The Sarasota Ballet scored a coup late last week when it enlisted former longtime Metropolitan Opera general manager Joseph Volpe to be its interim managing director after the departure of Mary Anne Servian. (Servian, who joined the ballet in 2010, was let go after what’s been reported as disagreement over business issues with artistic director Iain Webb.)
Volpe, who worked his way up from apprentice carpenter to general manager of New York’s Metropolitan Opera, held that position for a headline-making 16 years. Upon his retirement in 2006, The New York Times called him a “famously demanding impresario.” He and his wife, Jean, a ballet teacher and former principal soloist with the Metropolitan Opera Ballet, now winter on Longboat Key while he continues his work internationally as a theater consultant. He has been on the board of the Sarasota Ballet since 2014. “When we moved here, I was very surprised to see the level of artistry,” he says.
Why did you agree to step in? “My respect for [director] Iain [Webb] and his wife [assistant director] Margaret [Barbieri]. He’s done incredible things with this company. The staff is quite wonderful; they need guidance and leadership, which I think I can provide, and the dancers are really tuned in. I believe this company will go places—not compete with New York City Ballet or American Ballet Theater, but it will be a trendsetter in the ballet world.”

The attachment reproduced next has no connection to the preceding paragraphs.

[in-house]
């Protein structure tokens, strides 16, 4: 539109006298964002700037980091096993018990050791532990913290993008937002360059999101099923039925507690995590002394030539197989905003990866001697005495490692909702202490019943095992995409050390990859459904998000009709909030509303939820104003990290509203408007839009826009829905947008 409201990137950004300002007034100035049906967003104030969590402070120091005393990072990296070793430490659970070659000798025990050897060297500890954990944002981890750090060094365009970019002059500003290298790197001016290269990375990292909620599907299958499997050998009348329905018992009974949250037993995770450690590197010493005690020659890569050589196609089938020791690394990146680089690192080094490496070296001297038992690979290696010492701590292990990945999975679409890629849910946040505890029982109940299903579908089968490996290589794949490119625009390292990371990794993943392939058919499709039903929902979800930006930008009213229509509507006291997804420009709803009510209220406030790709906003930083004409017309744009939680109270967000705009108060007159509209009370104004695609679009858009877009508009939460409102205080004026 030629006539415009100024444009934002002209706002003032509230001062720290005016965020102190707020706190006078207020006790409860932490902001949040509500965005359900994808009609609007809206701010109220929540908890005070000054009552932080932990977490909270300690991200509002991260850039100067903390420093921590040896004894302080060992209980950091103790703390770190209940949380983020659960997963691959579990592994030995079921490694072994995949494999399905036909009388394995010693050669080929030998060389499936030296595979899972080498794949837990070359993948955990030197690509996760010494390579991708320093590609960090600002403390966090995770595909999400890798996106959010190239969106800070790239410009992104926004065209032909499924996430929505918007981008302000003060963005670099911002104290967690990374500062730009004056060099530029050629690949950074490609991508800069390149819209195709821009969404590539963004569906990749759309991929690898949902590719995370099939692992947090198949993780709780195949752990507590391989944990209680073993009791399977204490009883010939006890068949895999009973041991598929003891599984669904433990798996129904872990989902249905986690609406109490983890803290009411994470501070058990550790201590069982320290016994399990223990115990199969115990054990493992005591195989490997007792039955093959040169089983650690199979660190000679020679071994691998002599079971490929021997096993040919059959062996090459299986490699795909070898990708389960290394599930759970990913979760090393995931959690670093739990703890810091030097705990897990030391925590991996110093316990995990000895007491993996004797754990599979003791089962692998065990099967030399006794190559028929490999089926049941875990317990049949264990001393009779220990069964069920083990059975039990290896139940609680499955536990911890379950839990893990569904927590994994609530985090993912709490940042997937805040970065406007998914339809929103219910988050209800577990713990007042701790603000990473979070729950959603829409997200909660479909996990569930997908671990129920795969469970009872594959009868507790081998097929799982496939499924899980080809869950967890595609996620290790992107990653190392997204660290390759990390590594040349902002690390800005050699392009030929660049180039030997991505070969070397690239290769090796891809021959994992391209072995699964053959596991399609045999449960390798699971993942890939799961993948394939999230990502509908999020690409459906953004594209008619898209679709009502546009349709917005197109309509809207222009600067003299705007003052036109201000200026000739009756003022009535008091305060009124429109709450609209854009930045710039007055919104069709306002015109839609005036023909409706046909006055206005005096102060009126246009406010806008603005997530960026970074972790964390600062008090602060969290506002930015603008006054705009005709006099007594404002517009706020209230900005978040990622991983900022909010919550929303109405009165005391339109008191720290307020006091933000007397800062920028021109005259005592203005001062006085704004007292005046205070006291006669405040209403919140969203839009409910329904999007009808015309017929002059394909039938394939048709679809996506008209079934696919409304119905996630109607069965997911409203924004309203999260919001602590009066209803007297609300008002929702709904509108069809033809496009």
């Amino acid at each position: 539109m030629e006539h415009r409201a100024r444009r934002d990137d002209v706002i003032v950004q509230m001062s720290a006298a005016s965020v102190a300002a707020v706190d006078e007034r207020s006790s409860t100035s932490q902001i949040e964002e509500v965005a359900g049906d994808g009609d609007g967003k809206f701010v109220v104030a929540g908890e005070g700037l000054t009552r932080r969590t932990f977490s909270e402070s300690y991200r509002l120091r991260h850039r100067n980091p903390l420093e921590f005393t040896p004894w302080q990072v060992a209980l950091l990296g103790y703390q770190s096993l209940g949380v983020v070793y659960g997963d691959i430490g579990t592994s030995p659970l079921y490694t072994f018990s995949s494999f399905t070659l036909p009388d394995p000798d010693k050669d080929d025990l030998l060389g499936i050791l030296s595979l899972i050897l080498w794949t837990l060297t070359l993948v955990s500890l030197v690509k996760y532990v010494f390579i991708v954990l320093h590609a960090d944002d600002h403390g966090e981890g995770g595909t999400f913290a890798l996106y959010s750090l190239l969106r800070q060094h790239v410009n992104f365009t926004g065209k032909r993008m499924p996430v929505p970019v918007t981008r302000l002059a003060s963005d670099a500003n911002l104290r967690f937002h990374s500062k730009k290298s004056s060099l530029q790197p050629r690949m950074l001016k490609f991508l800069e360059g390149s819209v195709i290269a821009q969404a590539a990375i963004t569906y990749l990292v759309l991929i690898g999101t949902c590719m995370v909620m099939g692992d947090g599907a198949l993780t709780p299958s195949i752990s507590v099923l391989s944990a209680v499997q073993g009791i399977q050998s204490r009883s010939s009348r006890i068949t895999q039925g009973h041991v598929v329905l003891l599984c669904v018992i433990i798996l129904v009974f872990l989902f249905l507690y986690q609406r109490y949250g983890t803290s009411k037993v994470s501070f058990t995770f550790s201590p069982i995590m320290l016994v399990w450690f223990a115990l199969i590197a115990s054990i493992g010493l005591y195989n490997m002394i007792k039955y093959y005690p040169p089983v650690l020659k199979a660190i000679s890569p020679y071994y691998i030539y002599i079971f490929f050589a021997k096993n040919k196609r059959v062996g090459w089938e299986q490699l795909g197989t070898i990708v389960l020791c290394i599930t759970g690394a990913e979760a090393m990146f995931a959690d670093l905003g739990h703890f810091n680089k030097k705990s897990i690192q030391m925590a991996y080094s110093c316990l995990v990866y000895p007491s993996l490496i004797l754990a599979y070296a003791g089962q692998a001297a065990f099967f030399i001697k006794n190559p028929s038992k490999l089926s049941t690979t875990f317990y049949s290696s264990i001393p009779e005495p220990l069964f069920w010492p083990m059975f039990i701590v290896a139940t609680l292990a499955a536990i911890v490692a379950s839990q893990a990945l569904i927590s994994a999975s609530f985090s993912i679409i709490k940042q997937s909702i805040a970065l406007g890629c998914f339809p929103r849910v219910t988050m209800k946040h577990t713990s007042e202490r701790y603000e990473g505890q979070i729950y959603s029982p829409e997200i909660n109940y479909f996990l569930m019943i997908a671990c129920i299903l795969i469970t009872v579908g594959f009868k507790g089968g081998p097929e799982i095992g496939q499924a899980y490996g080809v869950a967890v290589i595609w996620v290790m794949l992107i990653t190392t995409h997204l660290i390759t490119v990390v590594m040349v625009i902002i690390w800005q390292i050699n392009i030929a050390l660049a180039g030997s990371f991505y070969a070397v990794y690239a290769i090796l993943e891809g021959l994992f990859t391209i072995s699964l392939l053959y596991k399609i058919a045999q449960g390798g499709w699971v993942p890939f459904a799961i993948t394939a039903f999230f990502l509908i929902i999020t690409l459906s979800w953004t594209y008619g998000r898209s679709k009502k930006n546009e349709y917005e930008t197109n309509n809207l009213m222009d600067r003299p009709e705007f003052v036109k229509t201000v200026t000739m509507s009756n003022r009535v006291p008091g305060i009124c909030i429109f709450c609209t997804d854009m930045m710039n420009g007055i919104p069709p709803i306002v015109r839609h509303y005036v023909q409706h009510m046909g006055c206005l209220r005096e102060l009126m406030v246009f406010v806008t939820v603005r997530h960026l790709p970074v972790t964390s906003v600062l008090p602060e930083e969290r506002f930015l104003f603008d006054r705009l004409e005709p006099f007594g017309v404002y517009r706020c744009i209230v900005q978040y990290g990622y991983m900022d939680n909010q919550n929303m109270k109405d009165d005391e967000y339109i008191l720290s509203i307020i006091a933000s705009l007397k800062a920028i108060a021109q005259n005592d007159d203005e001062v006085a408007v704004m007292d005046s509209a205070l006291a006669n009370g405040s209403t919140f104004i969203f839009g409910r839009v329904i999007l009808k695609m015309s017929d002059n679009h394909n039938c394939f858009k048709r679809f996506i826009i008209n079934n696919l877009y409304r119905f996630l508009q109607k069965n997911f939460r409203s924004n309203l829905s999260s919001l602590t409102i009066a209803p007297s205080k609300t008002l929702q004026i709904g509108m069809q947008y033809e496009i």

What are the attributes you’re looking for in the next managing director? “A proven track record. Someone who really knows the business, maybe someone with connections in the ballet world, who knows organizations willing to present. I don’t have anyone in mind [but] I just got an email from somebody in Spain who used to work for me who said, ‘I usually don’t make recommendations, but why don’t you take a look at this person?’ I imagine that will be happening a lot.”
Is tension between a managing director and artistic director a given? “Not at all. If you look at Peter Martins at New York City Ballet, Kathy Brown has done an incredible job. Look at the [Sarasota] Opera, you have Victor [de Renzi] and you have Richard Russell, and they’re a perfect combination. I was at the Metropolitan Opera for 16 years and there was only one time [music director] Jimmy Levine and I disagreed. Every other time we found a way to compromise and work together. That one time was when I fired Kathleen Battle. It all depends on the managing director understanding—as I understand—that this is Iain’s company. My job is to make things better for the company and for Iain.”
What are your short-term goals? “What I’m discovering is that you only have to organize the administration and develop systems to get it into the 21st century—that is the century we’re in now, right?”
Your experience and connections in the art world will be hugely helpful to the Sarasota Ballet. “I’d very much like to see additional touring. When I was with the Metropolitan Opera, we toured Japan; [there are] possibilities of going to Japan, to the Middle East. I work for Theater Projects Consultants, which just built a new facility in Doha; they brought in ABT and opened with the Rome Opera Orchestra and Chorus.”
How long will the search for a permanent managing director take? “Optimistically, three or four months. Then there will be a transition; I’m not going to just walk out. I might continue not as an employee but in some capacity.”